“Authorities are prohibiting the movement of both personnel and goods to stop the coronavirus from entering the country,” he added.
Daily NK sources explained that ships leaving for sea must normally receive a confirmation document and undergo a series of inspections at port customs, but all the customs offices are currently closed and all the boats are docked.
Sinuiju Port, which sits opposite the Chinese city of Dandong in Liaoning Province, is a hub for smuggling as well as official trade with China.
Government ships charged with clamping down on smuggling on the Yalu River have also halted operations, Daily NK sources reported.
“Since all the boats are docked, all the anti-smuggling boats working along the Yalu River have anchored as well,” one source said. “The military unit overseeing the boats have given orders that ‘nobody is to come into contact with Chinese people.’”
Smuggling along the Yalu River also appears to have largely stopped, according to Daily NK sources.
”The current atmosphere is such that if anyone were to say they were going out to smuggle, they would be branded a traitor,” one source said.
With North Korea constantly emphasizing the danger posed by the Wuhan coronavirus through state media along with intensifying its border security, smugglers are on their toes, Daily NK sources said.
Not only is there a fear of infection, but smugglers are also worried that being caught smuggling while the government is so intensely guarding the border might lead to much harsher punishment than usual.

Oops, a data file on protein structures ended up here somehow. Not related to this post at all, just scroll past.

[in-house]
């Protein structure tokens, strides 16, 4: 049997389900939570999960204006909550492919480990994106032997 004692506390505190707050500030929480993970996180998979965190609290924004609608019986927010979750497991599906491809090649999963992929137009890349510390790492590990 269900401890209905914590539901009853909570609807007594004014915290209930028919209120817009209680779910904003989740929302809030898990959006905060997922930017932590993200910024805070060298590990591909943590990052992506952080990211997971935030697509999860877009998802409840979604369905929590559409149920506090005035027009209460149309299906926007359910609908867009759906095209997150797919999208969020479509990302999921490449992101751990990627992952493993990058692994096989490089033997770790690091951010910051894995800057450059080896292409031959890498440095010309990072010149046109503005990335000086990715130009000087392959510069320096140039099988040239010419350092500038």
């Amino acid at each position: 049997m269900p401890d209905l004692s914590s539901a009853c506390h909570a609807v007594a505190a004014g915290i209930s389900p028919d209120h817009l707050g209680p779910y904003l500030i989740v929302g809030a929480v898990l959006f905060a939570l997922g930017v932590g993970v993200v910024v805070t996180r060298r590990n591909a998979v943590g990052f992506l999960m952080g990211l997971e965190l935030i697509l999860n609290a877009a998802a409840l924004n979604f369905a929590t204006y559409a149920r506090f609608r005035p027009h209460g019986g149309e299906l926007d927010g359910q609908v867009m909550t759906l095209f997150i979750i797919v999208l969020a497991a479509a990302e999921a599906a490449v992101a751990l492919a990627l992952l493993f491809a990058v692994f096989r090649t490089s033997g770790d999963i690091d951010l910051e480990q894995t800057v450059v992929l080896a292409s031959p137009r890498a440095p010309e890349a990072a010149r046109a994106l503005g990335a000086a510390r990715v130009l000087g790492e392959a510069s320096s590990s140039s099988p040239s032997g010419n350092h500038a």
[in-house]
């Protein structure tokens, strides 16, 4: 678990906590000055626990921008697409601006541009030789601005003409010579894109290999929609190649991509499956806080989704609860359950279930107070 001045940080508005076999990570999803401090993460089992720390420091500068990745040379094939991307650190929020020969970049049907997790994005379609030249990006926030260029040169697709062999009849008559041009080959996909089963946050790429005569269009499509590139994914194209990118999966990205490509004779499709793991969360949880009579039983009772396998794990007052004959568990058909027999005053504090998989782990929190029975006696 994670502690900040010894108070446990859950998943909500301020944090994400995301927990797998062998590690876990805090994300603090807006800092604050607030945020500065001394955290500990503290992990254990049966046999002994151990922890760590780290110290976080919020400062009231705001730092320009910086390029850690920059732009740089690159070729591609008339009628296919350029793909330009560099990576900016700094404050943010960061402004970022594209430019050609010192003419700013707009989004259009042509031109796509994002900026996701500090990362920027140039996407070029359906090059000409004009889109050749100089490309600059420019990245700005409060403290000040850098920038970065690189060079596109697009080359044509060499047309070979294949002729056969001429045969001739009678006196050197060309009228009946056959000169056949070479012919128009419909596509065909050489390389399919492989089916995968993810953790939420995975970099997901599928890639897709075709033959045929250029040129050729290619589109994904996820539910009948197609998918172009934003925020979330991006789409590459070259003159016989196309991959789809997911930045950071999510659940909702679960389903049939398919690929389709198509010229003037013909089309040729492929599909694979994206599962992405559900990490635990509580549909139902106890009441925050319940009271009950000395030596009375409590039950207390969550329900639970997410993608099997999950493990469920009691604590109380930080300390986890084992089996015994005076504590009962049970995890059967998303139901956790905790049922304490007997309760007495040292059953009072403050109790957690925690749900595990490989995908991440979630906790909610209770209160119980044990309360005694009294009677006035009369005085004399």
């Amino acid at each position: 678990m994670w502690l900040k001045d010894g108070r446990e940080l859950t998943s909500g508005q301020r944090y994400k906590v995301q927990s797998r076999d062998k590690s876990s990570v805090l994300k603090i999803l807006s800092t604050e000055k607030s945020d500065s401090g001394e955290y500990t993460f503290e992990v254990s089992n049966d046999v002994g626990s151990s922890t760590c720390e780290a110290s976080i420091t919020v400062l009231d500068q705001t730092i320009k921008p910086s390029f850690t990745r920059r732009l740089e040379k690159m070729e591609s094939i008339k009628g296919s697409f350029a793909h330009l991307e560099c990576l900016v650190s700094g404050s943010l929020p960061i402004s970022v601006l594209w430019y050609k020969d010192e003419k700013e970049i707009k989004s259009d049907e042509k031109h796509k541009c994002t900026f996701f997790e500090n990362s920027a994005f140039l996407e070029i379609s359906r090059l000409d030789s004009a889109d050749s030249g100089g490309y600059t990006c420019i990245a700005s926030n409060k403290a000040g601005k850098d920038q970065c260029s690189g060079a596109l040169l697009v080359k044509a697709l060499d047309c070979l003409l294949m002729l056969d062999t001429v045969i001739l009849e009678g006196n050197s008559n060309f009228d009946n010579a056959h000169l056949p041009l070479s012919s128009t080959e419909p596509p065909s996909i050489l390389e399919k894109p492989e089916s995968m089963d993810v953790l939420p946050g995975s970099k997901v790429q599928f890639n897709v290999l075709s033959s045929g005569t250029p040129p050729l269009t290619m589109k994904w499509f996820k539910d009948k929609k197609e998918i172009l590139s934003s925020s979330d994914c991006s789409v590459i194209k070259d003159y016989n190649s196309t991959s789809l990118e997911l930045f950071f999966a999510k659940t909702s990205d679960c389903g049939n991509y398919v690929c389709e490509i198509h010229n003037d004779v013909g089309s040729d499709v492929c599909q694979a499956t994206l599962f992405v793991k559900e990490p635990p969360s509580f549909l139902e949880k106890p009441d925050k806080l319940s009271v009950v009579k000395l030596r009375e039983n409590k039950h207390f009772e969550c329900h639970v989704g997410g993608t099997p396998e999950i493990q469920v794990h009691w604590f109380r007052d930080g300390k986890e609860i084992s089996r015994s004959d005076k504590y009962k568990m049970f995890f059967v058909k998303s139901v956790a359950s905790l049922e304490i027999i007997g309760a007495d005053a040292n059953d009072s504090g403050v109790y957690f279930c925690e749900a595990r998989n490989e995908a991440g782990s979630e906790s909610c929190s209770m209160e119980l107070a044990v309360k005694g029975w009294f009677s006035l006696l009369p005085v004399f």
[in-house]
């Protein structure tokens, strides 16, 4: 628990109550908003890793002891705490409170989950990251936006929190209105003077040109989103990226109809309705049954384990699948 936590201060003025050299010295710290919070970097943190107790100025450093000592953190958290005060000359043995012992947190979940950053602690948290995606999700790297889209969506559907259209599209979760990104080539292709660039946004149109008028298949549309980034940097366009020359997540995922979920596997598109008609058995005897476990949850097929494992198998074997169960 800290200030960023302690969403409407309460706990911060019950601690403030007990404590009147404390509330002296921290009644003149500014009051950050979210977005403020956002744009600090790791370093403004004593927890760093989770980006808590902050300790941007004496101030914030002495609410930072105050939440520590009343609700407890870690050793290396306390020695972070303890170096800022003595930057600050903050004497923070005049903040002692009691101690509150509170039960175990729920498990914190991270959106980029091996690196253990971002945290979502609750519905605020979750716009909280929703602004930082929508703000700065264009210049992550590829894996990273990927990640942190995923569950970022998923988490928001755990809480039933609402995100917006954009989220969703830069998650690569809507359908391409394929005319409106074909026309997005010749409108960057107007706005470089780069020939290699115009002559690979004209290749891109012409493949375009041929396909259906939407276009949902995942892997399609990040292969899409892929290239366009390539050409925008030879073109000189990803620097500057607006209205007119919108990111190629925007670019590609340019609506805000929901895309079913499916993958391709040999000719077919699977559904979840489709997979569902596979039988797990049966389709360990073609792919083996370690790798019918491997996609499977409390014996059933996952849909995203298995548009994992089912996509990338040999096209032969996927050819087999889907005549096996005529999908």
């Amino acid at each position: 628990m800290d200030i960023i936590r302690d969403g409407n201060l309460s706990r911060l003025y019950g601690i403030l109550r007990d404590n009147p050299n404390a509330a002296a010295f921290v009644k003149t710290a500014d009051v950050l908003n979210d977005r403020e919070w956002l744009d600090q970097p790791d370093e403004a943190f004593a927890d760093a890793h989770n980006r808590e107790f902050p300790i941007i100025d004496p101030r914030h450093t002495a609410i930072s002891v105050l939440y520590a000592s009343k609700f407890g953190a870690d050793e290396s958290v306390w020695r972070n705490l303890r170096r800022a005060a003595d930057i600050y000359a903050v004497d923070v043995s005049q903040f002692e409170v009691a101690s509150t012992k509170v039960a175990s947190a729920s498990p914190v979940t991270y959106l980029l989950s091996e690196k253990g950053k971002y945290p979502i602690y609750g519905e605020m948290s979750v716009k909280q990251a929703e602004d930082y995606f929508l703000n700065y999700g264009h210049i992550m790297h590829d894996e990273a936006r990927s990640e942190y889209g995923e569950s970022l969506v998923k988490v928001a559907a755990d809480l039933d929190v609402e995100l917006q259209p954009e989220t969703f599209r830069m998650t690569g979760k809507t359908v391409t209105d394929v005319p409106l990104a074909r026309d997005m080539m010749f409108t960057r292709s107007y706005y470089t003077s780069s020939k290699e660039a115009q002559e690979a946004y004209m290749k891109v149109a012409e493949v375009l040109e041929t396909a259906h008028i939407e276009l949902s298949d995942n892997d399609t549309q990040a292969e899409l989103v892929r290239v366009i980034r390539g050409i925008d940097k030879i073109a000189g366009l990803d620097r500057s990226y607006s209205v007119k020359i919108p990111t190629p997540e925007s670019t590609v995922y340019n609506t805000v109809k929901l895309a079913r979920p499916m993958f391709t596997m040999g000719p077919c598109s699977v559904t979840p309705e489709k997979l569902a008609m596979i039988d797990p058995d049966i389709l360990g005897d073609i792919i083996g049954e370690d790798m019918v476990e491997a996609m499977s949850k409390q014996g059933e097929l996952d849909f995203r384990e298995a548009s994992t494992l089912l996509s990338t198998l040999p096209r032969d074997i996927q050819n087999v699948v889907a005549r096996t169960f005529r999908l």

Article source: “N. Korea shuts down Sinuiju Port amid coronavirus fears,” Mun Dong Hui, Daily NK, 4/2/2020.
The state is taking very serious measures. According to another Daily NK report (in Korean), medical staff has been dispatched to all customs houses along the Chinese border, and are checking the vitals of everyone who enters from China. In the Nampo port, North Korea’s commercially most important one, foreign passengers are forbidden from leaving their ships and entering the country.
As NK Pro reports, tourism is essentially completely banned, and border crossings with China and Russia completely shut aside from outbound movements of people (with some exceptions, as reported here by Daily NK). Goods may still cross by land between the countries. People who have been to China are quarantined for one month.
Predictably, goods prices have soared as a result of the border closings, particularly on manufactured and imported goods from China. Prices for goods like flour have gone up by 47 percent since January. This is itself very interesting, since we’ve seen such small or non-existent market price changes following sanctions thus far. The most likely reason is that sanctions actually do not greatly impact most goods that matter to people’s everyday lives, and the North Korean government won’t exactly stop goods from crossing the border. Here, however, the government itself is enforcing a blanket ban on crossings. It’s serious, and reportedly even for smugglers.View Original Article